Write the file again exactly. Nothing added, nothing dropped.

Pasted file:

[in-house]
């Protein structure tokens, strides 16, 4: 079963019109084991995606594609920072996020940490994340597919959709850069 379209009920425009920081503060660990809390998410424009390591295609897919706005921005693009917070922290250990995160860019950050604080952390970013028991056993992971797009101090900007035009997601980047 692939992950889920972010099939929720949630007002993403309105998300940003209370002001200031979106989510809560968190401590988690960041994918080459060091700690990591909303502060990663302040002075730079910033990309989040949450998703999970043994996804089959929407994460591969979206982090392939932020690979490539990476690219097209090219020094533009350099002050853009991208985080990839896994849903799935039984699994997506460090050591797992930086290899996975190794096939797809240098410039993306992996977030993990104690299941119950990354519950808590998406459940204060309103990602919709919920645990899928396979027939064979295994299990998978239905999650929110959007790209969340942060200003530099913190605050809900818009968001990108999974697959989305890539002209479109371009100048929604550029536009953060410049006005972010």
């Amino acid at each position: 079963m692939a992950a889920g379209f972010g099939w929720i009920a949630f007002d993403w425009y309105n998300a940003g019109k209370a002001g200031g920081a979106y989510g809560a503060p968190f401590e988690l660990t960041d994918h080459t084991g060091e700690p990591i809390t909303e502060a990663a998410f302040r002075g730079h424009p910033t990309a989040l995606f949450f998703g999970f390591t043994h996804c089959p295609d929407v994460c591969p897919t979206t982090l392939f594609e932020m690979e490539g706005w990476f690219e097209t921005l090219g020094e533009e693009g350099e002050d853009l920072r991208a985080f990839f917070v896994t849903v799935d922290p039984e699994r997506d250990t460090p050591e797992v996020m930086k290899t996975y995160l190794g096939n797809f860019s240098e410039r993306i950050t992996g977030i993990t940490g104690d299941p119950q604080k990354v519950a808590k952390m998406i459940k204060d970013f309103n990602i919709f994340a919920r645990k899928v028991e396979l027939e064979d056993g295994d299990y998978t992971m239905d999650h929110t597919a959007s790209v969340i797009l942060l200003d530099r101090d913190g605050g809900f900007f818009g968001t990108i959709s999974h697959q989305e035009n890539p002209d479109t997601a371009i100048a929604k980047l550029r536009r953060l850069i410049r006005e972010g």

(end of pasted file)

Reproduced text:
[in-house]
């Protein structure tokens, strides 16, 4: 079963019109084991995606594609920072996020940490994340597919959709850069 379209009920425009920081503060660990809390998410424009390591295609897919706005921005693009917070922290250990995160860019950050604080952390970013028991056993992971797009101090900007035009997601980047 692939992950889920972010099939929720949630007002993403309105998300940003209370002001200031979106989510809560968190401590988690960041994918080459060091700690990591909303502060990663302040002075730079910033990309989040949450998703999970043994996804089959929407994460591969979206982090392939932020690979490539990476690219097209090219020094533009350099002050853009991208985080990839896994849903799935039984699994997506460090050591797992930086290899996975190794096939797809240098410039993306992996977030993990104690299941119950990354519950808590998406459940204060309103990602919709919920645990899928396979027939064979295994299990998978239905999650929110959007790209969340942060200003530099913190605050809900818009968001990108999974697959989305890539002209479109371009100048929604550029536009953060410049006005972010």
């Amino acid at each position: 079963m692939a992950a889920g379209f972010g099939w929720i009920a949630f007002d993403w425009y309105n998300a940003g019109k209370a002001g200031g920081a979106y989510g809560a503060p968190f401590e988690l660990t960041d994918h080459t084991g060091e700690p990591i809390t909303e502060a990663a998410f302040r002075g730079h424009p910033t990309a989040l995606f949450f998703g999970f390591t043994h996804c089959p295609d929407v994460c591969p897919t979206t982090l392939f594609e932020m690979e490539g706005w990476f690219e097209t921005l090219g020094e533009e693009g350099e002050d853009l920072r991208a985080f990839f917070v896994t849903v799935d922290p039984e699994r997506d250990t460090p050591e797992v996020m930086k290899t996975y995160l190794g096939n797809f860019s240098e410039r993306i950050t992996g977030i993990t940490g104690d299941p119950q604080k990354v519950a808590k952390m998406i459940k204060d970013f309103n990602i919709f994340a919920r645990k899928v028991e396979l027939e064979d056993g295994d299990y998978t992971m239905d999650h929110t597919a959007s790209v969340i797009l942060l200003d530099r101090d913190g605050g809900f900007f818009g968001t990108i959709s999974h697959q989305e035009n890539p002209d479109t997601a371009i100048a929604k980047l550029r536009r953060l850069i410049r006005e972010g």